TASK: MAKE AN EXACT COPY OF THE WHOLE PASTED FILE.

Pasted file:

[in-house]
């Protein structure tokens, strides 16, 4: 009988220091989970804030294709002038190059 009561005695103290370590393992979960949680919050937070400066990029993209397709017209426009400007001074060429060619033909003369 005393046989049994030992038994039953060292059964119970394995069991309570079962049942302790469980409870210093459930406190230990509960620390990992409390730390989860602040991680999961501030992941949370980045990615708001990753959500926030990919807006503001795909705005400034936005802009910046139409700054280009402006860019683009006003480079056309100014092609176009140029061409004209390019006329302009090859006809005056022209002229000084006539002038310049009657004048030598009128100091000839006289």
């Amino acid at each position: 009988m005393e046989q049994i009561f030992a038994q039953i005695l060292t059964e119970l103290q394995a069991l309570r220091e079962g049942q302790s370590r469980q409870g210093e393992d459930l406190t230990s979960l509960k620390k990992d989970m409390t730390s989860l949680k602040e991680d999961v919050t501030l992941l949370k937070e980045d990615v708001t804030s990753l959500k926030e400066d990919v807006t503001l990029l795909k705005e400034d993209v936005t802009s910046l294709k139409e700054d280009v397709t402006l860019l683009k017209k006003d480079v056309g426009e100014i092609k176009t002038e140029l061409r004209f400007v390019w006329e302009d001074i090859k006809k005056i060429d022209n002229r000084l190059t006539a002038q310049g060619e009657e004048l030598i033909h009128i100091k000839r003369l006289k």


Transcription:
[in-house]
């Protein structure tokens, strides 16, 4: 009988220091989970804030294709002038190059 009561005695103290370590393992979960949680919050937070400066990029993209397709017209426009400007001074060429060619033909003369 005393046989049994030992038994039953060292059964119970394995069991309570079962049942302790469980409870210093459930406190230990509960620390990992409390730390989860602040991680999961501030992941949370980045990615708001990753959500926030990919807006503001795909705005400034936005802009910046139409700054280009402006860019683009006003480079056309100014092609176009140029061409004209390019006329302009090859006809005056022209002229000084006539002038310049009657004048030598009128100091000839006289």
């Amino acid at each position: 009988m005393e046989q049994i009561f030992a038994q039953i005695l060292t059964e119970l103290q394995a069991l309570r220091e079962g049942q302790s370590r469980q409870g210093e393992d459930l406190t230990s979960l509960k620390k990992d989970m409390t730390s989860l949680k602040e991680d999961v919050t501030l992941l949370k937070e980045d990615v708001t804030s990753l959500k926030e400066d990919v807006t503001l990029l795909k705005e400034d993209v936005t802009s910046l294709k139409e700054d280009v397709t402006l860019l683009k017209k006003d480079v056309g426009e100014i092609k176009t002038e140029l061409r004209f400007v390019w006329e302009d001074i090859k006809k005056i060429d022209n002229r000084l190059t006539a002038q310049g060619e009657e004048l030598i033909h009128i100091k000839r003369l006289k």